"Our government values science and will treat scientists with respect. That is why government scientists and experts will be able to speak freely about their work to the media and the public," he said in a statement. "We are working to make government science fully available to the public and will ensure that scientific analyses are considered in decision making."

This is a major reform. It means that all the important information researchers gather can finally be communicated to the public again. It means more transparency in government. It means an end to the demoralization of Canadian researchers. And it means fewer headaches for journalists who are trying to do their job.

2) Trudeau restored the mandatory census

In 2010, citing privacy concerns, Harper abolished the mandatory longform census — the most detailed federal source of data on Canadians — and replaced it instead with a voluntary census.

This decision drew an outcry from researchers and the public. That census data was used to guide decisions about social programs and infrastructure. It was used by businesses, nonprofits, and academics to track changes in the Canadian economy. It was basically Canada's most reliable source of detailed information about itself at the national level. And overnight, it was gone.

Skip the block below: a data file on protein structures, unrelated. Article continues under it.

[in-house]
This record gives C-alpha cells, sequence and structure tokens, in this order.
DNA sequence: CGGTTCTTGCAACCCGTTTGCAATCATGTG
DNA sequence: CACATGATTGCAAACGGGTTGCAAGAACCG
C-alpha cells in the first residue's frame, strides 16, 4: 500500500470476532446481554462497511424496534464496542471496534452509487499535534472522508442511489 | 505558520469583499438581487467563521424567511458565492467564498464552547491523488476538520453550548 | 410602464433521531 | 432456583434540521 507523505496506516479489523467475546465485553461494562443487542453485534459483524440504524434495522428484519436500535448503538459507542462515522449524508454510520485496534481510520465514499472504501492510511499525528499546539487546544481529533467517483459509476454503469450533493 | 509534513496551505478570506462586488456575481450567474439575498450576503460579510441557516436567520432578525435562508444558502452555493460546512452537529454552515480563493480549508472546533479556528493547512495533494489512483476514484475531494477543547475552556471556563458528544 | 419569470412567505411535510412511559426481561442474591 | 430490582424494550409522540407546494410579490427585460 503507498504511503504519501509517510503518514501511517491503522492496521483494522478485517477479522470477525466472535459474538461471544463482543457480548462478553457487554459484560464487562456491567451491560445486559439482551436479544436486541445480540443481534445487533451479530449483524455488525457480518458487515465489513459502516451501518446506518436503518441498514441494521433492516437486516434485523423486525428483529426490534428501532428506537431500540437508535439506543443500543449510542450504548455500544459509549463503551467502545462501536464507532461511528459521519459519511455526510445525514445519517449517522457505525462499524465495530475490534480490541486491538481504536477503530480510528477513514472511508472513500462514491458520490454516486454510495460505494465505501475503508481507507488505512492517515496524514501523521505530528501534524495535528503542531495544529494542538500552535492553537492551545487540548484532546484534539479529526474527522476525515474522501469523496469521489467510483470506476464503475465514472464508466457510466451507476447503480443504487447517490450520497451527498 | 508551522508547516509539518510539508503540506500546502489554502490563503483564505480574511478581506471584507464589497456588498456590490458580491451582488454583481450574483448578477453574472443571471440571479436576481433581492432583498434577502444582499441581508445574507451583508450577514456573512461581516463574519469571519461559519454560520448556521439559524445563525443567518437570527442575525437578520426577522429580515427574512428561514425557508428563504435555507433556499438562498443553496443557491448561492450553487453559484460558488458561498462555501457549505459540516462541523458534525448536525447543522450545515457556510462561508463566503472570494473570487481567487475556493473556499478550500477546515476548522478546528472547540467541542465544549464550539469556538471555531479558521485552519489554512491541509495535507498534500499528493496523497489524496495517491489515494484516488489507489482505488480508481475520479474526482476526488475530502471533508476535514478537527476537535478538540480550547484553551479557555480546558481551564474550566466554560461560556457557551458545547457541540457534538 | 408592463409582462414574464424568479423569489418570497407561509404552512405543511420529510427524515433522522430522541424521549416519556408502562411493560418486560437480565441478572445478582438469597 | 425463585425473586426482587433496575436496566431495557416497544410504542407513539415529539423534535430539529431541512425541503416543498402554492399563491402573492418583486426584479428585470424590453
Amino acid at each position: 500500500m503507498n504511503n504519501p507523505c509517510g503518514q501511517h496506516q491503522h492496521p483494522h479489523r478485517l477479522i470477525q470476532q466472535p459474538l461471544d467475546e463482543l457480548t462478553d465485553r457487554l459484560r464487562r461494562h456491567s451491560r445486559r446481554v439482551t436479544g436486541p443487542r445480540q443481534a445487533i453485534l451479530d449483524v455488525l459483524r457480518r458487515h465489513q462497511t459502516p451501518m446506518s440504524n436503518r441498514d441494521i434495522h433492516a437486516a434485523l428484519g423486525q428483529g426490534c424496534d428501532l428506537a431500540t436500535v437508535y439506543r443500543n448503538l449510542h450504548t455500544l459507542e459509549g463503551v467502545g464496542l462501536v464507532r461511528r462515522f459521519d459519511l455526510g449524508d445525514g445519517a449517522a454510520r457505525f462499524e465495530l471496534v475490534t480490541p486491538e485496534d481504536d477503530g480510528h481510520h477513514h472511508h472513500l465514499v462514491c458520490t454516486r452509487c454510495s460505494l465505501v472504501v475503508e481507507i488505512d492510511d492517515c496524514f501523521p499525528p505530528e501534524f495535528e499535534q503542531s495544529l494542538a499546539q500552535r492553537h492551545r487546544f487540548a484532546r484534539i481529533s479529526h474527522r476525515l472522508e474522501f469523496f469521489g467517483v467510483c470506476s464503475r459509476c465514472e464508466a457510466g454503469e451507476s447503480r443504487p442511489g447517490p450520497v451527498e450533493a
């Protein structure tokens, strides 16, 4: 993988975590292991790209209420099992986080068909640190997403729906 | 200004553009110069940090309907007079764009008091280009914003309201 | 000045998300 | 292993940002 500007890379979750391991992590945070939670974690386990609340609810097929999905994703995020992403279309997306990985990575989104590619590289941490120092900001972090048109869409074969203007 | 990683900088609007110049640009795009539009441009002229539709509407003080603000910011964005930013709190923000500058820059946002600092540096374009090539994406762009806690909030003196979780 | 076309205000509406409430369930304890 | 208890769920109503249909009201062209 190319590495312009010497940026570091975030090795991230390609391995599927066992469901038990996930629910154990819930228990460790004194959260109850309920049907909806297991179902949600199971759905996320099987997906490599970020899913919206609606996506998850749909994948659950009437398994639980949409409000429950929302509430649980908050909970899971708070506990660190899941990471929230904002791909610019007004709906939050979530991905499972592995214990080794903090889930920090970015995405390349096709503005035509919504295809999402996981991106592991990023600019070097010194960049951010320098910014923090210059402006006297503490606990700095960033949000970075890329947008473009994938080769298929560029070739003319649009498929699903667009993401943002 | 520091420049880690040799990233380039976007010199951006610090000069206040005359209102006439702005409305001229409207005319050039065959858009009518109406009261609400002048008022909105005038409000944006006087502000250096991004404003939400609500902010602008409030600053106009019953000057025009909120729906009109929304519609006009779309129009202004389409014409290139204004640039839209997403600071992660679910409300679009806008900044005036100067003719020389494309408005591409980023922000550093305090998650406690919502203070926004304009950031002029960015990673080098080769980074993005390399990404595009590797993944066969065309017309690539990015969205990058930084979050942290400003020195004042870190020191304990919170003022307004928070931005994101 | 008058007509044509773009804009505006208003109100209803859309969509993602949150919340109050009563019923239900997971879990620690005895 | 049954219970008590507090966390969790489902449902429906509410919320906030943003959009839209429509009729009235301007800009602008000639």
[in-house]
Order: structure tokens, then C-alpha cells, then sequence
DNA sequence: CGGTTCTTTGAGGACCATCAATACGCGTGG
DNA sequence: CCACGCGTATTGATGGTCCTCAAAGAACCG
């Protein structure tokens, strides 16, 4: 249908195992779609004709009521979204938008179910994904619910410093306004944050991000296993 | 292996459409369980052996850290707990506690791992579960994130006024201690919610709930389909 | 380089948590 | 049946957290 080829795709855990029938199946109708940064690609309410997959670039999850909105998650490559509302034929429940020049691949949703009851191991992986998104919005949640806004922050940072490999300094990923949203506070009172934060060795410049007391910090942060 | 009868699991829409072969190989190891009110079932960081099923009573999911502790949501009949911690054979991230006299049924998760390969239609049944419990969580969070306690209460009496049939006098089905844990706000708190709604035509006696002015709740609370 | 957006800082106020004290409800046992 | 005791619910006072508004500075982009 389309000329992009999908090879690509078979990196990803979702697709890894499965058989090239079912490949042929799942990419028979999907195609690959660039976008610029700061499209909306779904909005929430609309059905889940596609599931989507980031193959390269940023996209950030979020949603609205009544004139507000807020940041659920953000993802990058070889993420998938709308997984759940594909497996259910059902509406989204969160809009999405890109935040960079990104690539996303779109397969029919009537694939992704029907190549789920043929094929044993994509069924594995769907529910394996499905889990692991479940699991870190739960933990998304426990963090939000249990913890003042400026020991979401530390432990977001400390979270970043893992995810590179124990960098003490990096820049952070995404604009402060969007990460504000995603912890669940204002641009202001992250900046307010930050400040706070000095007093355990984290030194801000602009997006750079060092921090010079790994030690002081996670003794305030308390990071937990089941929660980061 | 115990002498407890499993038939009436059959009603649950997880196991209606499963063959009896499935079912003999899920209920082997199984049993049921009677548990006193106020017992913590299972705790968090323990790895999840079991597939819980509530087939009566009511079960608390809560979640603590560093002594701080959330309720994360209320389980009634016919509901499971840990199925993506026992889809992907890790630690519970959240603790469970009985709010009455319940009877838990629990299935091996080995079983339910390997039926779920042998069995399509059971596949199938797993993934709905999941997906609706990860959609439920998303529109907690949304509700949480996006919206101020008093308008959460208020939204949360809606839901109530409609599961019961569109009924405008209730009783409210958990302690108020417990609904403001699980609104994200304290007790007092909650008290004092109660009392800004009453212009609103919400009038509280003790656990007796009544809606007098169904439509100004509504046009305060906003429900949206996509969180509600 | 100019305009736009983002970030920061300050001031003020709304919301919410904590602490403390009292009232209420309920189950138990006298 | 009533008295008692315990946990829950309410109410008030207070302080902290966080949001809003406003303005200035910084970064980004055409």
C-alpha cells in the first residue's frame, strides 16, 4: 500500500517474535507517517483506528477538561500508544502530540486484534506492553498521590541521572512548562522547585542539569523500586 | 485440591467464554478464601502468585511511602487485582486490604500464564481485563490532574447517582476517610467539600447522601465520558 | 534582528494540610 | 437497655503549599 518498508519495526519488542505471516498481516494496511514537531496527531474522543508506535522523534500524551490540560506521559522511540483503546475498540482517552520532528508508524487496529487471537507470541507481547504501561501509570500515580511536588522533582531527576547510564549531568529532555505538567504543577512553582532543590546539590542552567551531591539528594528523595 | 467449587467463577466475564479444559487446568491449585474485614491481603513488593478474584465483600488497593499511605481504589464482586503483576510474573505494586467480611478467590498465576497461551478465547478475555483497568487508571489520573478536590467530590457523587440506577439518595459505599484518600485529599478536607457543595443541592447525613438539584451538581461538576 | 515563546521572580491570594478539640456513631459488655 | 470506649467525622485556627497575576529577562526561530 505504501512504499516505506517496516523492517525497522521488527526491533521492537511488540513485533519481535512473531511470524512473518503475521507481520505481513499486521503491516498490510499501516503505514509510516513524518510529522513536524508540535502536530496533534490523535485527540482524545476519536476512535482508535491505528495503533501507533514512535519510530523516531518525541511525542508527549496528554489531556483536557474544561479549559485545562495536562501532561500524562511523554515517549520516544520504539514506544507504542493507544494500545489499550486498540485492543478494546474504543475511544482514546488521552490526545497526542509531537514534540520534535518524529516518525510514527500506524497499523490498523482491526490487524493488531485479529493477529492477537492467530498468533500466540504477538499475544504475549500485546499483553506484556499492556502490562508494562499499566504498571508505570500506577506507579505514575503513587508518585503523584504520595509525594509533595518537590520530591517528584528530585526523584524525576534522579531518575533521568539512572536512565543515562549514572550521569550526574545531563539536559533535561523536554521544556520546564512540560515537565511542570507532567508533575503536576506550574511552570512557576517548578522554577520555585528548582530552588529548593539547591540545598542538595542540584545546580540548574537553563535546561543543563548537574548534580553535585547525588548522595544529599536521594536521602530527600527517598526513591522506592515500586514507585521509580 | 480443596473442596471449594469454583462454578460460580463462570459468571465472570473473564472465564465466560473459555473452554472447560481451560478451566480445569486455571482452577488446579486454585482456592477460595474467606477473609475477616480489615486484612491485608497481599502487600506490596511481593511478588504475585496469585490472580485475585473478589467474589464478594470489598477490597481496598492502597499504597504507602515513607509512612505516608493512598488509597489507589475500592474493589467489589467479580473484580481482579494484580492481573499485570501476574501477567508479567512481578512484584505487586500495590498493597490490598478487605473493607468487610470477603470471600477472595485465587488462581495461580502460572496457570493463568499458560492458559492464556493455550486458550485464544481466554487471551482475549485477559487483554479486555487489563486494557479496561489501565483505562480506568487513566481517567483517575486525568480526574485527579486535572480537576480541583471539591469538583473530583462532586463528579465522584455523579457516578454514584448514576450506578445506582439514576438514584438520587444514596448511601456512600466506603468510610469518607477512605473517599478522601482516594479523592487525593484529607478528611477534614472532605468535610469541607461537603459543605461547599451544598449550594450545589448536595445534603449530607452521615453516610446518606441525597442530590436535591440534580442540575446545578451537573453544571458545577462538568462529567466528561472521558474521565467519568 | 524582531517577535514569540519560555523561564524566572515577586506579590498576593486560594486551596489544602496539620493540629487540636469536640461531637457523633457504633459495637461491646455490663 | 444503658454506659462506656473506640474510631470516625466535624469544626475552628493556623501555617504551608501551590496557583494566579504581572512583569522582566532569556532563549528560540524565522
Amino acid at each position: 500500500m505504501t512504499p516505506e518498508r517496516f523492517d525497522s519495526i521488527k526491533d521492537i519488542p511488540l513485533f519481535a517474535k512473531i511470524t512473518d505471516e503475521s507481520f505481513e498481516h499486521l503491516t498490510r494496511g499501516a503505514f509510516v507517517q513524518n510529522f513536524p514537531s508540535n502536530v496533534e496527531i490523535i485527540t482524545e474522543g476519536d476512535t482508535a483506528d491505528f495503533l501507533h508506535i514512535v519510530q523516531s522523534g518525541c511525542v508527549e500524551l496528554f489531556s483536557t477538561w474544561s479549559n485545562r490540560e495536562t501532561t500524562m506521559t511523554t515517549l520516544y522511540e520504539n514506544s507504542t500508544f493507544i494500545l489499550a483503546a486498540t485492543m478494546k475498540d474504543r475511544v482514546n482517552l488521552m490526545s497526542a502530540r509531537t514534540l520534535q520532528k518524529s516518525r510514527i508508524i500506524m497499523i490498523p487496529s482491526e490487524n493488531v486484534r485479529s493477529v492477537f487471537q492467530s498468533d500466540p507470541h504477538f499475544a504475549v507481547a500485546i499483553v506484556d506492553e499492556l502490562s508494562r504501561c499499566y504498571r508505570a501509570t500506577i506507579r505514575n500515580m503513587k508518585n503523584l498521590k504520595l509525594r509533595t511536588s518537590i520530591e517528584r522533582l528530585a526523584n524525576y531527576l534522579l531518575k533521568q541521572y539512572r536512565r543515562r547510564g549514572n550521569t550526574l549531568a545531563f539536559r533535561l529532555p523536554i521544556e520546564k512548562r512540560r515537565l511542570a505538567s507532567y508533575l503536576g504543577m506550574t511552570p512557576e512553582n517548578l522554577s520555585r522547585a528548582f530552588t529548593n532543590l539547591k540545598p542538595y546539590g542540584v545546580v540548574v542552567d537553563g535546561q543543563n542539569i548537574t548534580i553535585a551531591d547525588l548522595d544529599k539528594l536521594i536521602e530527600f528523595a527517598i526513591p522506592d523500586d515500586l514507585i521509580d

"The replacement voluntary census brought in by the Harper government was a boondoggle — millions more expensive, considerably less reliable and disastrous or long-term policy evaluation and planning," wrote Ottawa-based academic Steven Hoffman (also a Vox contributor) in the Huffington Post.

But last week, as soon as Trudeau was sworn in, he announced that he'd reinstate the mandatory census — a victory for supporters of better data to inform policymaking. As he said at his swearing-in ceremony, "We committed to a government that functions based on evidence and facts, and long-form censuses are an important part of making sure we're serving constituents in our communities."

3) Canada now has two science ministers

Under Harper, the Canadian government had a business-oriented approach to research. The former PM phased out the federal science adviser, opting instead to put the nation's scientific portfolio in the hands of a junior minister of state.

Harper also fired thousands of federal scientists and cut research funding (particularly on basic science) such that Canada's R&D spending dropped to 23rd from 16th among 41 comparable countries during the first five years of his tenure.

In a turnaround, Trudeau immediately reestablished the minster of science posting, appointing Kirsty Duncan, a medical geographer from the University of Toronto, to the job.

Trudeau also appointed Bains, a politician, to the role of minister of innovation, science, and economic development.

The roles are meant to be complementary: According to the government, Duncan will be tasked with ensuring "that government science is fully available to the public, that scientists are able to speak freely about their work, and that scientific analyses are considered when the government makes decisions," while Bains's role is meant to be more applied. Two definitely seems better than zero.